The business history of the late nineteenth century was to a large extent characterized by attempts at monopolistic combination in both the US and Europe. As historians know, cartels, trusts, and syndicates proved to be tempting alternatives to the price wars and volatile commodity markets that developed in the wake of the Depression of 1873. One particularly vivid example occurred when a group of producers and financiers attempted to corner the copper market from 1887-1889. This phenomenon came to be known as the Secrétan Syndicate.
After years of overproduction, large shareholders of copper companies began clamoring for a collective solution in order to arrest declining copper prices and company profits. In 1887, a plan was devised by Pierre Secrétan, owner of the largest copper fabricator in Europe, who recruited a group of 16 European investors to help buy up the world’s visible supply of copper. From November 1887 through September 1888, Secrétan’s Société des Métaux came to control 80 percent of the world’s copper supply, effectively cornering the global market. In the process, the syndicate sent copper prices on the London Metal Exchange soaring from £40 per ton to £106.
The Paris scheme’s success, however, proved to be fleeting. Obstinate LME traders sold short 3-month copper futures, betting that the newly inflated prices would signal for new sources of supply. The bear’s risky wager soon paid off as red metal poured into London from around the world, satisfying both the traders’ maturing “short” bets while simultaneously breaking the Syndicate’s monopoly.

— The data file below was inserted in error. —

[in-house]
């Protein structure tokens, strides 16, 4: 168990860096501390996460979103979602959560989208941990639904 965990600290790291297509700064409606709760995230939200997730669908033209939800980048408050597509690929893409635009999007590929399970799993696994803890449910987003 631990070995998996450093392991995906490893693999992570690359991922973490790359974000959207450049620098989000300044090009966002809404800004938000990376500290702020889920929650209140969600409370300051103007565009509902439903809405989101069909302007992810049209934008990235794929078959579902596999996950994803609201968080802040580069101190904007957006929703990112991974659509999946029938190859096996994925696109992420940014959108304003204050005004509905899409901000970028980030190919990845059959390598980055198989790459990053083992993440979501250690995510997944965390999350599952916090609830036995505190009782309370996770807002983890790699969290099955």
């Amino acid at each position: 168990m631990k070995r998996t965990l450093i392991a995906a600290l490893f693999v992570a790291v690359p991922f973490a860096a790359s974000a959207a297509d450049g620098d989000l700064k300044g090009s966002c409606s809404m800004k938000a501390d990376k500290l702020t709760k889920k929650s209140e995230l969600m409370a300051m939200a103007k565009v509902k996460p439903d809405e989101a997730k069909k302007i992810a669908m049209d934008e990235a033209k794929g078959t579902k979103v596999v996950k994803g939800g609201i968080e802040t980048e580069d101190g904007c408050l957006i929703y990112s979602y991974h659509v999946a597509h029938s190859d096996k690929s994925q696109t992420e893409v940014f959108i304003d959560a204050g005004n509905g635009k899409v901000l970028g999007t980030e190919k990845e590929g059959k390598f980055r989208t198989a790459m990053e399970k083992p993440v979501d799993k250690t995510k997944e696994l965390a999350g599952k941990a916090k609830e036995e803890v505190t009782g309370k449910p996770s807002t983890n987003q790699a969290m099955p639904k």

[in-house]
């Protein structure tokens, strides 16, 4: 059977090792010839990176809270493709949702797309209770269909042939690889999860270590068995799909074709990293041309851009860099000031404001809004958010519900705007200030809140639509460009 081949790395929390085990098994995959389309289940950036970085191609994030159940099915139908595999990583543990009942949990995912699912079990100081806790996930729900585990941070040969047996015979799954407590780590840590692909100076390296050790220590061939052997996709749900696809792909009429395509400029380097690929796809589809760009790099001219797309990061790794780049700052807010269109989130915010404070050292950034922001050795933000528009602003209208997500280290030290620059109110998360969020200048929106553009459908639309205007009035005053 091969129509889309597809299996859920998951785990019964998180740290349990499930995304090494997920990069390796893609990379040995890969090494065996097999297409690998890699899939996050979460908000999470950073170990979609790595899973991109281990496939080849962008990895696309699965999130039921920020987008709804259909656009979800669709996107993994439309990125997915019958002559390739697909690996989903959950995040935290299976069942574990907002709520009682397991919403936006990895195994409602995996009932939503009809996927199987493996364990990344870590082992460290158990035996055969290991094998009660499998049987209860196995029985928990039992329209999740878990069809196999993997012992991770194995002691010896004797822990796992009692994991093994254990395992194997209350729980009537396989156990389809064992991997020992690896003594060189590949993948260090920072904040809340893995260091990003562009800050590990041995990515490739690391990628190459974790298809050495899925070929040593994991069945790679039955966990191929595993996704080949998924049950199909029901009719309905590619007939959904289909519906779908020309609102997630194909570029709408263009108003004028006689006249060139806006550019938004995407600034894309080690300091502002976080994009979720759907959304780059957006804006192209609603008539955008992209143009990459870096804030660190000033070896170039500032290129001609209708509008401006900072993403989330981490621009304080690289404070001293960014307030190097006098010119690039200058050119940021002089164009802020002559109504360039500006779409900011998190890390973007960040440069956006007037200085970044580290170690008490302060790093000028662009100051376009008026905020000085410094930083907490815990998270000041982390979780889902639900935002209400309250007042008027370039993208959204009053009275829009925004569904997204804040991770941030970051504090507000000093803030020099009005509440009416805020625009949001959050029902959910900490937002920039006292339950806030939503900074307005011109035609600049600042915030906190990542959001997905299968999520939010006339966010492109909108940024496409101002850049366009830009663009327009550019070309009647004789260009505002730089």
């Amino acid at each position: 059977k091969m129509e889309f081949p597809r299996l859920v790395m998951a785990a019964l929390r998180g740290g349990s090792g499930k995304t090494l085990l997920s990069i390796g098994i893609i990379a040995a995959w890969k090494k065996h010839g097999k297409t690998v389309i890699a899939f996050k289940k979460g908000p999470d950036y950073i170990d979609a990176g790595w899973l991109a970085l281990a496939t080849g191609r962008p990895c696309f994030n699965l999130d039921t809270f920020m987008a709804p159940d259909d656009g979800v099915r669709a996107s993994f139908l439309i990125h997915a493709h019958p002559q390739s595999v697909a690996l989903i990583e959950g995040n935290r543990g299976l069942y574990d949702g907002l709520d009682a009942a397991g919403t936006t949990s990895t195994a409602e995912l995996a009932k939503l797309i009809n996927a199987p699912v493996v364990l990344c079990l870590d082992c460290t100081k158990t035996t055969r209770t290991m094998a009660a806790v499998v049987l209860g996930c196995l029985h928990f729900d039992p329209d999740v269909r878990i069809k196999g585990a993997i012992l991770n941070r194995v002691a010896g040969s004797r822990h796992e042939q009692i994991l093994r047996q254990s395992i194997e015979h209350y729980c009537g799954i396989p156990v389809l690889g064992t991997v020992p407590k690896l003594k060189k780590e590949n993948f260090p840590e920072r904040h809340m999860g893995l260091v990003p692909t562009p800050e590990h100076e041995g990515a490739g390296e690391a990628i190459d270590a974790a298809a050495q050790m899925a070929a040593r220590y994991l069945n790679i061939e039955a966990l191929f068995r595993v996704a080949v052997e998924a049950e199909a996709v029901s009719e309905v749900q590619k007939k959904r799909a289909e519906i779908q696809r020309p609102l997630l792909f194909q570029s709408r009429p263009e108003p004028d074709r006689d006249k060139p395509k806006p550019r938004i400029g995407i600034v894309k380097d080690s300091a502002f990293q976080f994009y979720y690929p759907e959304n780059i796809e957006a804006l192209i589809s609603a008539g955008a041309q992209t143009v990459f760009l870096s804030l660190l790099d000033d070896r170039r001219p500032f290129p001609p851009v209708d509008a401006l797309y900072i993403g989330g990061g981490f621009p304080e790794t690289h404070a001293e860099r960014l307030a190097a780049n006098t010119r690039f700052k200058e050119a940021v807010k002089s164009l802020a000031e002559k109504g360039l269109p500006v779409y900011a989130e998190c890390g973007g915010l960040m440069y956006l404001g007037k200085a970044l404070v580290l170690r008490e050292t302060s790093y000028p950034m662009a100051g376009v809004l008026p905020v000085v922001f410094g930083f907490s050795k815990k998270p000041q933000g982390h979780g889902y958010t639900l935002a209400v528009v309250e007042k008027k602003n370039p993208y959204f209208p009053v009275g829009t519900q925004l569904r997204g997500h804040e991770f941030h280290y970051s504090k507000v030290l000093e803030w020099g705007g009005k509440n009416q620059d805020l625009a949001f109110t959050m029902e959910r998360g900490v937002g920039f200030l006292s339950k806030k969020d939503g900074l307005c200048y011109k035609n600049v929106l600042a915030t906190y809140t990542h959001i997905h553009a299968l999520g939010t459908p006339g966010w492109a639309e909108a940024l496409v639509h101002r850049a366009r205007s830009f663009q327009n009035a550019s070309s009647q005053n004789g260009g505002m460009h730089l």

While historians of capitalism have often interpreted financial institutions (like the LME) as little more than dens of greed and speculation—enriching middlemen at the expense of honest producers—the story of the Secrétan Syndicate shows how futures markets can, in some circumstances, unsettle monopolistic market arrangements. In this case, speculators managed to enrich both themselves and the consuming public at the expense of producers.